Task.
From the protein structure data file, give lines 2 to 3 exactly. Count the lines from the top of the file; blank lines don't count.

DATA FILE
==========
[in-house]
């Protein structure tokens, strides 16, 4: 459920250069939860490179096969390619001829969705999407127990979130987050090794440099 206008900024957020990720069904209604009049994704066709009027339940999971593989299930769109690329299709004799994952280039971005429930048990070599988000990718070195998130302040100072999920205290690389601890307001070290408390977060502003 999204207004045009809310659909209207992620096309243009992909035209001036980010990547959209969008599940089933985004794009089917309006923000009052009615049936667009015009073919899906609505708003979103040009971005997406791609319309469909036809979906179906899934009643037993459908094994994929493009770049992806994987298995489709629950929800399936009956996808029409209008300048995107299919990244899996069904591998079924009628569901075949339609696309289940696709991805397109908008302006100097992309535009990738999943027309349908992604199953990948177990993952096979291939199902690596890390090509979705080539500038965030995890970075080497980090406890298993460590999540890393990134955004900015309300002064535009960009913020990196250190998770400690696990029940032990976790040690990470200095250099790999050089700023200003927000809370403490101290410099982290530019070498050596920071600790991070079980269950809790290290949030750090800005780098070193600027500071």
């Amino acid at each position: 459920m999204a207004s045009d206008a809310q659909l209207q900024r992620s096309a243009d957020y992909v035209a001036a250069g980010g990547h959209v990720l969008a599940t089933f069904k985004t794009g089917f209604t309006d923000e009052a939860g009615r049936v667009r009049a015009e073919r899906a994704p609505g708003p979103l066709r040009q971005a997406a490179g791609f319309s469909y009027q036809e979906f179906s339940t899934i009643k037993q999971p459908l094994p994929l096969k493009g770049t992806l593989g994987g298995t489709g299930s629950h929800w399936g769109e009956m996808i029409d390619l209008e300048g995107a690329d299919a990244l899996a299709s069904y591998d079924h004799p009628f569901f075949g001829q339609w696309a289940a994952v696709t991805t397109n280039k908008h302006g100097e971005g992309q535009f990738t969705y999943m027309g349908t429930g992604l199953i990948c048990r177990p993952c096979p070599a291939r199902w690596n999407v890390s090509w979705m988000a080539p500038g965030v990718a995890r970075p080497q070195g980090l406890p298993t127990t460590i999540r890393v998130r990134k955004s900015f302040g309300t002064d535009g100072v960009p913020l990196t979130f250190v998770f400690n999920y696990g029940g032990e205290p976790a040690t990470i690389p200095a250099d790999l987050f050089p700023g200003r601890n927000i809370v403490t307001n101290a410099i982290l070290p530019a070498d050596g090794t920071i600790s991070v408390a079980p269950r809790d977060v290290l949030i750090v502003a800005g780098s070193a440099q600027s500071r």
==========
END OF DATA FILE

């Protein structure tokens, strides 16, 4: 459920250069939860490179096969390619001829969705999407127990979130987050090794440099 206008900024957020990720069904209604009049994704066709009027339940999971593989299930769109690329299709004799994952280039971005429930048990070599988000990718070195998130302040100072999920205290690389601890307001070290408390977060502003 999204207004045009809310659909209207992620096309243009992909035209001036980010990547959209969008599940089933985004794009089917309006923000009052009615049936667009015009073919899906609505708003979103040009971005997406791609319309469909036809979906179906899934009643037993459908094994994929493009770049992806994987298995489709629950929800399936009956996808029409209008300048995107299919990244899996069904591998079924009628569901075949339609696309289940696709991805397109908008302006100097992309535009990738999943027309349908992604199953990948177990993952096979291939199902690596890390090509979705080539500038965030995890970075080497980090406890298993460590999540890393990134955004900015309300002064535009960009913020990196250190998770400690696990029940032990976790040690990470200095250099790999050089700023200003927000809370403490101290410099982290530019070498050596920071600790991070079980269950809790290290949030750090800005780098070193600027500071």
């Amino acid at each position: 459920m999204a207004s045009d206008a809310q659909l209207q900024r992620s096309a243009d957020y992909v035209a001036a250069g980010g990547h959209v990720l969008a599940t089933f069904k985004t794009g089917f209604t309006d923000e009052a939860g009615r049936v667009r009049a015009e073919r899906a994704p609505g708003p979103l066709r040009q971005a997406a490179g791609f319309s469909y009027q036809e979906f179906s339940t899934i009643k037993q999971p459908l094994p994929l096969k493009g770049t992806l593989g994987g298995t489709g299930s629950h929800w399936g769109e009956m996808i029409d390619l209008e300048g995107a690329d299919a990244l899996a299709s069904y591998d079924h004799p009628f569901f075949g001829q339609w696309a289940a994952v696709t991805t397109n280039k908008h302006g100097e971005g992309q535009f990738t969705y999943m027309g349908t429930g992604l199953i990948c048990r177990p993952c096979p070599a291939r199902w690596n999407v890390s090509w979705m988000a080539p500038g965030v990718a995890r970075p080497q070195g980090l406890p298993t127990t460590i999540r890393v998130r990134k955004s900015f302040g309300t002064d535009g100072v960009p913020l990196t979130f250190v998770f400690n999920y696990g029940g032990e205290p976790a040690t990470i690389p200095a250099d790999l987050f050089p700023g200003r601890n927000i809370v403490t307001n101290a410099i982290l070290p530019a070498d050596g090794t920071i600790s991070v408390a079980p269950r809790d977060v290290l949030i750090v502003a800005g780098s070193a440099q600027s500071r």